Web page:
What About Mortgages?
When an HOA places a lien on a property, the lien usually takes precedence over other existing liens. This includes the mortgage, but not the first mortgage, provided it was recorded prior to the lien placement. Though, if you signed any promissory notes, you will still need to settle those debts. If you have a lien on your home, the HOA will not be responsible for keeping up with mortgages. That means you will still need to pay off your mortgage to your lender.
Once the HOA decides to foreclose on your home, though, you can stop paying your mortgage. The HOA will then assume the responsibility of making the rest of the mortgage payments. However, more often than not, the HOA will simply allow the mortgage lender to foreclose on the property and then sell it to a new homeowner.
How to Fight HOA Foreclosure
While an HOA foreclosure can certainly be intimidating, as a homeowner, you are not totally powerless. You do have the option to fight the HOA foreclosure based on the following defenses:
1. No Authority to Foreclose
An HOA’s CC&Rs will typically outline when an HOA can foreclose and how it should proceed with the process. Though, not all CC&Rs contain a provision similar to this. In fact, some CC&Rs might not give the HOA the authority to foreclose. As such, it is important to review your HOA’s governing documents when faced with a foreclosure.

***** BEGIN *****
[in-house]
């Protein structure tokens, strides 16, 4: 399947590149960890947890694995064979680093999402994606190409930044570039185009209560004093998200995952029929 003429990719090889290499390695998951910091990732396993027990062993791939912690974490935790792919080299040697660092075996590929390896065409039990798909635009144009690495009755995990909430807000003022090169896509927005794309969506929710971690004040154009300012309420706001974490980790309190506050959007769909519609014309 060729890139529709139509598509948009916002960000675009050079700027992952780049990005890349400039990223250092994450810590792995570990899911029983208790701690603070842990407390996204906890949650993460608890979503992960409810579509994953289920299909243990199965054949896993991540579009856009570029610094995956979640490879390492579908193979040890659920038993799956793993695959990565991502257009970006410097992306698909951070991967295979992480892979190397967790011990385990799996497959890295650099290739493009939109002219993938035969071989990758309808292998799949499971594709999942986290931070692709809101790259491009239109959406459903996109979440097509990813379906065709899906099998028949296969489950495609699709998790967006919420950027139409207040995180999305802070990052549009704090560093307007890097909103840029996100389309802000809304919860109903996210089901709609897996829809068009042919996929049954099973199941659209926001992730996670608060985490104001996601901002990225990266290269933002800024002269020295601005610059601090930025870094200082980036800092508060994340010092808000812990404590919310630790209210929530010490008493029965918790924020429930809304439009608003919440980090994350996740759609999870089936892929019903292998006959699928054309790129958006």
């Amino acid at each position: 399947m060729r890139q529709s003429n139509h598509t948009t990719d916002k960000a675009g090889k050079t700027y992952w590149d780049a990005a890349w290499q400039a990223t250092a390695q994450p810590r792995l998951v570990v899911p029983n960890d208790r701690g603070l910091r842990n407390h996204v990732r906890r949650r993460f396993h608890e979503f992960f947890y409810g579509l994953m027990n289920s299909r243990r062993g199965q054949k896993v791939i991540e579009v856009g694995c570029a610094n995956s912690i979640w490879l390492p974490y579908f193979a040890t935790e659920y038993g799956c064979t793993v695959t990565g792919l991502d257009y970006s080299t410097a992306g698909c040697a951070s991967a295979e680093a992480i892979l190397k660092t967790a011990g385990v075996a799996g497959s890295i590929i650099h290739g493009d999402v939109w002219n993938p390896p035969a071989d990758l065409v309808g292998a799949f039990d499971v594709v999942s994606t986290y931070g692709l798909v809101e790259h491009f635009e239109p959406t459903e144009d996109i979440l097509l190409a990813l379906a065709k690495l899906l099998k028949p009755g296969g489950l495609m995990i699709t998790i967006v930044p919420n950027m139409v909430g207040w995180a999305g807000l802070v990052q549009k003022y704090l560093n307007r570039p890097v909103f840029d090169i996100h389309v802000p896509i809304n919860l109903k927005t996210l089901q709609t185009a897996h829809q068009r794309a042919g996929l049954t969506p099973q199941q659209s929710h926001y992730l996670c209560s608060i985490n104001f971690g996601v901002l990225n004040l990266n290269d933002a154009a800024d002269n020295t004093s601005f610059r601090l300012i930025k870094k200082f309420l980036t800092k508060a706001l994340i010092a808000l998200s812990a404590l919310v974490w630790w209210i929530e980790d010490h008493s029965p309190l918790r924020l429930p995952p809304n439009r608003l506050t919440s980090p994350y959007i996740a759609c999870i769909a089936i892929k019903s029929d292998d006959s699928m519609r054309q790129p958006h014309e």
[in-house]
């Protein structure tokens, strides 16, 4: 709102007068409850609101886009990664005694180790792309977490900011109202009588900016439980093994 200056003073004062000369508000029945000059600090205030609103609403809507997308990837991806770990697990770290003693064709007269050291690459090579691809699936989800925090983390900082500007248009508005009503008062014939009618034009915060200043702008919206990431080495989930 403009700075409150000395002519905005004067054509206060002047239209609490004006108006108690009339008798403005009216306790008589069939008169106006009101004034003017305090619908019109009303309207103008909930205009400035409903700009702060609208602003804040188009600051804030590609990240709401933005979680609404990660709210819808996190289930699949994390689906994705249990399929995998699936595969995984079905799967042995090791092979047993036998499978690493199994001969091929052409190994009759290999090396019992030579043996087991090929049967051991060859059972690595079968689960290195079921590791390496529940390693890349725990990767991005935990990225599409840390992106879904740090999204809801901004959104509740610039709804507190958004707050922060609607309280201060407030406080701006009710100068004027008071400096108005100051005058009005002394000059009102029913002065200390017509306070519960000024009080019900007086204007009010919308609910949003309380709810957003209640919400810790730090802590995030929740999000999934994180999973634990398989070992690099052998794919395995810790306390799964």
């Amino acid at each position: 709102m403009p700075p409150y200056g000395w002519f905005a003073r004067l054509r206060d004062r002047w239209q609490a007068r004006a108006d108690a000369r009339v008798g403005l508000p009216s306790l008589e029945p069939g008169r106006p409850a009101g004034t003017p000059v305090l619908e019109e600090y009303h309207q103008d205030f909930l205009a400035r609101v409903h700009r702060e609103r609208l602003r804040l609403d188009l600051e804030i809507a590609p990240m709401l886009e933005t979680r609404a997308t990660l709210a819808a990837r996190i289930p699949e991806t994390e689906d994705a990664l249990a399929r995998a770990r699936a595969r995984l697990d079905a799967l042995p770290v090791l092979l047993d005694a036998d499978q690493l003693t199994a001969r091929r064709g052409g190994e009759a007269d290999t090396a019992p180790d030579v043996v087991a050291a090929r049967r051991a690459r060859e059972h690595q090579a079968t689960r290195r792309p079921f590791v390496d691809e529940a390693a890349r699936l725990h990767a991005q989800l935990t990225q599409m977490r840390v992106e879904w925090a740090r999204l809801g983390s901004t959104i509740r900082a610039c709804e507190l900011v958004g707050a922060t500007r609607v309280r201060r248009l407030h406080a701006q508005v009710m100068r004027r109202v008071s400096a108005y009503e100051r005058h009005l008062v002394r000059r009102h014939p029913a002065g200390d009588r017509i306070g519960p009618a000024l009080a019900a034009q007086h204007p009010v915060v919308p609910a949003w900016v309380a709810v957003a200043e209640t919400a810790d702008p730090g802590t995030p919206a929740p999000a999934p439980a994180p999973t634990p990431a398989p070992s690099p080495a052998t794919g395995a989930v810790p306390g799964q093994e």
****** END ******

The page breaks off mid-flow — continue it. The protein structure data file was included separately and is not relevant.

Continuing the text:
2. Unsanctioned Assessments
There are times when an HOA may impose an assessment that the CC&Rs don’t authorize. If you fail to pay this charge and the HOA forecloses on your property as a result, both the lien and the foreclosure are nullified. Again, this is where knowledge of your association’s governing documents comes in handy.
3. Erroneous Accounting
The assessment lien the HOA placed on your home may also be voided because of inaccurate accounting. If the HOA or the management company fails to calculate the assessments correctly, you can claim it as a defense. When this happens, the HOA or the management company will need to demonstrate their tabulations. This must include the correct values of the assessments, fees, fines, and interest, as well as a reference to the CC&Rs allowing each charge.
4. Non-Compliance With Foreclosure Statutes